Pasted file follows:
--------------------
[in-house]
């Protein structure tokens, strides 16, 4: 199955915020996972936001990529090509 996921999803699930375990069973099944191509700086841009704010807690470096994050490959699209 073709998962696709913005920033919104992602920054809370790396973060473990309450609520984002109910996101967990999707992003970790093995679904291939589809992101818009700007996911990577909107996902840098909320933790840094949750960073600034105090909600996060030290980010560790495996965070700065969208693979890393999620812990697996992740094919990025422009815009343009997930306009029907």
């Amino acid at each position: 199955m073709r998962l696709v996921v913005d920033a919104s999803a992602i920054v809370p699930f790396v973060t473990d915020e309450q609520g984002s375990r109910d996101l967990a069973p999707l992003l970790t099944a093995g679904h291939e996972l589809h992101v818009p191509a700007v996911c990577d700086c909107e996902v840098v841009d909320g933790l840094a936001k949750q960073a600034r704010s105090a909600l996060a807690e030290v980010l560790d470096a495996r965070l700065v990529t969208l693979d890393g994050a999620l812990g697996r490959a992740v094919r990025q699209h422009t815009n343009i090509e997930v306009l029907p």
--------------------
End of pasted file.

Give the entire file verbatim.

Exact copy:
[in-house]
């Protein structure tokens, strides 16, 4: 199955915020996972936001990529090509 996921999803699930375990069973099944191509700086841009704010807690470096994050490959699209 073709998962696709913005920033919104992602920054809370790396973060473990309450609520984002109910996101967990999707992003970790093995679904291939589809992101818009700007996911990577909107996902840098909320933790840094949750960073600034105090909600996060030290980010560790495996965070700065969208693979890393999620812990697996992740094919990025422009815009343009997930306009029907």
């Amino acid at each position: 199955m073709r998962l696709v996921v913005d920033a919104s999803a992602i920054v809370p699930f790396v973060t473990d915020e309450q609520g984002s375990r109910d996101l967990a069973p999707l992003l970790t099944a093995g679904h291939e996972l589809h992101v818009p191509a700007v996911c990577d700086c909107e996902v840098v841009d909320g933790l840094a936001k949750q960073a600034r704010s105090a909600l996060a807690e030290v980010l560790d470096a495996r965070l700065v990529t969208l693979d890393g994050a999620l812990g697996r490959a992740v094919r990025q699209h422009t815009n343009i090509e997930v306009l029907p």